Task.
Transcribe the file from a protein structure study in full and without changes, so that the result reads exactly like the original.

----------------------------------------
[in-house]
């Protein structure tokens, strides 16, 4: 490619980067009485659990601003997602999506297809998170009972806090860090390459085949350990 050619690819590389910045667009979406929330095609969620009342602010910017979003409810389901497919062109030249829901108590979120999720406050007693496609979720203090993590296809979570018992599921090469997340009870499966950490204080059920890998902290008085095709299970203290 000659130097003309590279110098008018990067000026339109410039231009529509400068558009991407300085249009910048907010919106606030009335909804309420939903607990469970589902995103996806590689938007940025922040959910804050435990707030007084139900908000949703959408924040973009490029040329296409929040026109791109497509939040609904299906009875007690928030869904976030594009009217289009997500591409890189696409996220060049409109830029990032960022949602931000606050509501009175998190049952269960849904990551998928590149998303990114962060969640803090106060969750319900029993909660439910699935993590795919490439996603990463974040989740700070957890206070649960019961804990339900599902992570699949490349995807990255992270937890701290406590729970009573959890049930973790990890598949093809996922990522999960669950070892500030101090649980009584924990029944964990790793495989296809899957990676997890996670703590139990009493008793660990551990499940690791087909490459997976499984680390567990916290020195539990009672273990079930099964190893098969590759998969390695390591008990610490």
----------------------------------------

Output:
[in-house]
């Protein structure tokens, strides 16, 4: 490619980067009485659990601003997602999506297809998170009972806090860090390459085949350990 050619690819590389910045667009979406929330095609969620009342602010910017979003409810389901497919062109030249829901108590979120999720406050007693496609979720203090993590296809979570018992599921090469997340009870499966950490204080059920890998902290008085095709299970203290 000659130097003309590279110098008018990067000026339109410039231009529509400068558009991407300085249009910048907010919106606030009335909804309420939903607990469970589902995103996806590689938007940025922040959910804050435990707030007084139900908000949703959408924040973009490029040329296409929040026109791109497509939040609904299906009875007690928030869904976030594009009217289009997500591409890189696409996220060049409109830029990032960022949602931000606050509501009175998190049952269960849904990551998928590149998303990114962060969640803090106060969750319900029993909660439910699935993590795919490439996603990463974040989740700070957890206070649960019961804990339900599902992570699949490349995807990255992270937890701290406590729970009573959890049930973790990890598949093809996922990522999960669950070892500030101090649980009584924990029944964990790793495989296809899957990676997890996670703590139990009493008793660990551990499940690791087909490459997976499984680390567990916290020195539990009672273990079930099964190893098969590759998969390695390591008990610490």